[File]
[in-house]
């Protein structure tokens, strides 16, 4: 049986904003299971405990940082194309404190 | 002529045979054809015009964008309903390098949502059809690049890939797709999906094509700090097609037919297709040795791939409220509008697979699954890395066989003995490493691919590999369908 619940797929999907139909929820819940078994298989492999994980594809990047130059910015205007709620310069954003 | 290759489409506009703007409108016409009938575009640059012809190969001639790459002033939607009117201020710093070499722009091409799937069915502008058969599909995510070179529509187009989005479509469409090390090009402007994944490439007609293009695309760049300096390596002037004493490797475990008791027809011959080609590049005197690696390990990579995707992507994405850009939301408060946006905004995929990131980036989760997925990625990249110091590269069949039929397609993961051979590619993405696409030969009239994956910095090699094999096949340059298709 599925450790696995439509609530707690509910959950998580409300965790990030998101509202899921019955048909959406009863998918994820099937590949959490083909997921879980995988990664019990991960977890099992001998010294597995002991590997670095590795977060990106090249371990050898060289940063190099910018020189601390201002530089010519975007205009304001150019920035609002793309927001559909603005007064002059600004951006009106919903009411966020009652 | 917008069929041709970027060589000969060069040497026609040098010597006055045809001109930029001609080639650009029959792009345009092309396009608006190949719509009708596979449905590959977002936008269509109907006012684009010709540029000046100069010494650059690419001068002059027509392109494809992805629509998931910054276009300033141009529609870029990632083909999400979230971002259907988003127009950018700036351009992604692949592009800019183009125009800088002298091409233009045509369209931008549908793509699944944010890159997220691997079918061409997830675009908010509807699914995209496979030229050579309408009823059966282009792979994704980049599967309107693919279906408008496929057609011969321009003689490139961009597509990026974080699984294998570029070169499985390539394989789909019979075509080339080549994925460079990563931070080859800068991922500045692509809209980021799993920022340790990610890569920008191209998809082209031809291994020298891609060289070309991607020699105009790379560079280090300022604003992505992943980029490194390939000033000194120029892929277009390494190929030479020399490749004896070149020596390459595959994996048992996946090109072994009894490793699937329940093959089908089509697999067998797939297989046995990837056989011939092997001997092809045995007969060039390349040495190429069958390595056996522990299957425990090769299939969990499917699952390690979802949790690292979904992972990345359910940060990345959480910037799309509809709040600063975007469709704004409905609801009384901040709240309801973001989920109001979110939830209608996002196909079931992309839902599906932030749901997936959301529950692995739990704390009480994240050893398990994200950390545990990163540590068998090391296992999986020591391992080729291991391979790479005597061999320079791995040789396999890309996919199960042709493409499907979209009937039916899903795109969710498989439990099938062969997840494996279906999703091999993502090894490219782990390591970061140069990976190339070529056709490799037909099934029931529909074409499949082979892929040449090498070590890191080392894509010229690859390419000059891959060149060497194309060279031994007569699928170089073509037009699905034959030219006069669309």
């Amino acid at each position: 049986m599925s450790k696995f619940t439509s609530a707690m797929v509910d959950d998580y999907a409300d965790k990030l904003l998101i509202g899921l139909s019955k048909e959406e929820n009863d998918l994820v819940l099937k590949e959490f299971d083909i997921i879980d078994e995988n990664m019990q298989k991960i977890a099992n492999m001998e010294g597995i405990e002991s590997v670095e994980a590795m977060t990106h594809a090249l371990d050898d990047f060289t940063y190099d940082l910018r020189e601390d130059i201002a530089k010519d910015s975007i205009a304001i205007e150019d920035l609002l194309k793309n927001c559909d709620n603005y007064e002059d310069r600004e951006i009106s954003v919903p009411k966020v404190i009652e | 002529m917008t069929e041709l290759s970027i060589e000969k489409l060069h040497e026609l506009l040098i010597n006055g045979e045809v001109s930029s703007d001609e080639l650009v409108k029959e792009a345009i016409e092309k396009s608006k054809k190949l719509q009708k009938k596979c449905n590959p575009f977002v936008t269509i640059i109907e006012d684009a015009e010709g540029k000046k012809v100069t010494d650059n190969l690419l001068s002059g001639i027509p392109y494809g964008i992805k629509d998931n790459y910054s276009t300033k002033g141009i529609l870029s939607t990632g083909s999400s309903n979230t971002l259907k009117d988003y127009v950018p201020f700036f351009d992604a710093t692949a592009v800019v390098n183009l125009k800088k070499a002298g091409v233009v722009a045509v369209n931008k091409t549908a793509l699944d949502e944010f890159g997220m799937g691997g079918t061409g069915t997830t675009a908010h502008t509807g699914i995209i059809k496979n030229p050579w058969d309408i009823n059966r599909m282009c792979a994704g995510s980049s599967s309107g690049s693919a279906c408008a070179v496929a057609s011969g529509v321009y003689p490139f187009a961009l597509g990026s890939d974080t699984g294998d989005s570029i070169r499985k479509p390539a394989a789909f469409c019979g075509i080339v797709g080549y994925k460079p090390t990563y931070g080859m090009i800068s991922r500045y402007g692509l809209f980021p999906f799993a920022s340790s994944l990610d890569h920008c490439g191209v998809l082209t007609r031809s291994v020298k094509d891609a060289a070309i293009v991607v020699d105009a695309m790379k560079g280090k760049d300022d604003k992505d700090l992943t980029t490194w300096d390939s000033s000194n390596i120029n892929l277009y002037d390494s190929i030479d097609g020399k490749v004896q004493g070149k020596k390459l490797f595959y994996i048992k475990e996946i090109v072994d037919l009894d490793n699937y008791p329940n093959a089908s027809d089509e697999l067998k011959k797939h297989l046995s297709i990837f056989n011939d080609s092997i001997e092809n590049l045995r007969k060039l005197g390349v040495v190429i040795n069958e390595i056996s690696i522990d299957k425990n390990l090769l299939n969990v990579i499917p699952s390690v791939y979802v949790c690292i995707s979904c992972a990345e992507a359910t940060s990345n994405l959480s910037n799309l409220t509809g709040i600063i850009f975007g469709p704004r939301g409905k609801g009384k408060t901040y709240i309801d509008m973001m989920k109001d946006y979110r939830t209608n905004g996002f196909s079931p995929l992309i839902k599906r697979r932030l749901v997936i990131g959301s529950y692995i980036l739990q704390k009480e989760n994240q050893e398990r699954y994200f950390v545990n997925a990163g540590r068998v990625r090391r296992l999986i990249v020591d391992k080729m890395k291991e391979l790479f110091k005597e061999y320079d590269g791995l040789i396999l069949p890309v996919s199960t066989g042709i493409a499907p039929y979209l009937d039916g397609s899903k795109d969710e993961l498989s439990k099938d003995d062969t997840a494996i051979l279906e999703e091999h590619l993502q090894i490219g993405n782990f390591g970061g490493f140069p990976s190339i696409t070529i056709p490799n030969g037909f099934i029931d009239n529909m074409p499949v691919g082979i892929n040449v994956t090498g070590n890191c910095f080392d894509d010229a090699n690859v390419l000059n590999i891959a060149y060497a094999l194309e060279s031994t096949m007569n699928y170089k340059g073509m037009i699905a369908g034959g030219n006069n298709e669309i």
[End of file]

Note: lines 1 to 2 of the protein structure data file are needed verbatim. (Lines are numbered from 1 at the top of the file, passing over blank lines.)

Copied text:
[in-house]
């Protein structure tokens, strides 16, 4: 049986904003299971405990940082194309404190 | 002529045979054809015009964008309903390098949502059809690049890939797709999906094509700090097609037919297709040795791939409220509008697979699954890395066989003995490493691919590999369908 619940797929999907139909929820819940078994298989492999994980594809990047130059910015205007709620310069954003 | 290759489409506009703007409108016409009938575009640059012809190969001639790459002033939607009117201020710093070499722009091409799937069915502008058969599909995510070179529509187009989005479509469409090390090009402007994944490439007609293009695309760049300096390596002037004493490797475990008791027809011959080609590049005197690696390990990579995707992507994405850009939301408060946006905004995929990131980036989760997925990625990249110091590269069949039929397609993961051979590619993405696409030969009239994956910095090699094999096949340059298709 599925450790696995439509609530707690509910959950998580409300965790990030998101509202899921019955048909959406009863998918994820099937590949959490083909997921879980995988990664019990991960977890099992001998010294597995002991590997670095590795977060990106090249371990050898060289940063190099910018020189601390201002530089010519975007205009304001150019920035609002793309927001559909603005007064002059600004951006009106919903009411966020009652 | 917008069929041709970027060589000969060069040497026609040098010597006055045809001109930029001609080639650009029959792009345009092309396009608006190949719509009708596979449905590959977002936008269509109907006012684009010709540029000046100069010494650059690419001068002059027509392109494809992805629509998931910054276009300033141009529609870029990632083909999400979230971002259907988003127009950018700036351009992604692949592009800019183009125009800088002298091409233009045509369209931008549908793509699944944010890159997220691997079918061409997830675009908010509807699914995209496979030229050579309408009823059966282009792979994704980049599967309107693919279906408008496929057609011969321009003689490139961009597509990026974080699984294998570029070169499985390539394989789909019979075509080339080549994925460079990563931070080859800068991922500045692509809209980021799993920022340790990610890569920008191209998809082209031809291994020298891609060289070309991607020699105009790379560079280090300022604003992505992943980029490194390939000033000194120029892929277009390494190929030479020399490749004896070149020596390459595959994996048992996946090109072994009894490793699937329940093959089908089509697999067998797939297989046995990837056989011939092997001997092809045995007969060039390349040495190429069958390595056996522990299957425990090769299939969990499917699952390690979802949790690292979904992972990345359910940060990345959480910037799309509809709040600063975007469709704004409905609801009384901040709240309801973001989920109001979110939830209608996002196909079931992309839902599906932030749901997936959301529950692995739990704390009480994240050893398990994200950390545990990163540590068998090391296992999986020591391992080729291991391979790479005597061999320079791995040789396999890309996919199960042709493409499907979209009937039916899903795109969710498989439990099938062969997840494996279906999703091999993502090894490219782990390591970061140069990976190339070529056709490799037909099934029931529909074409499949082979892929040449090498070590890191080392894509010229690859390419000059891959060149060497194309060279031994007569699928170089073509037009699905034959030219006069669309």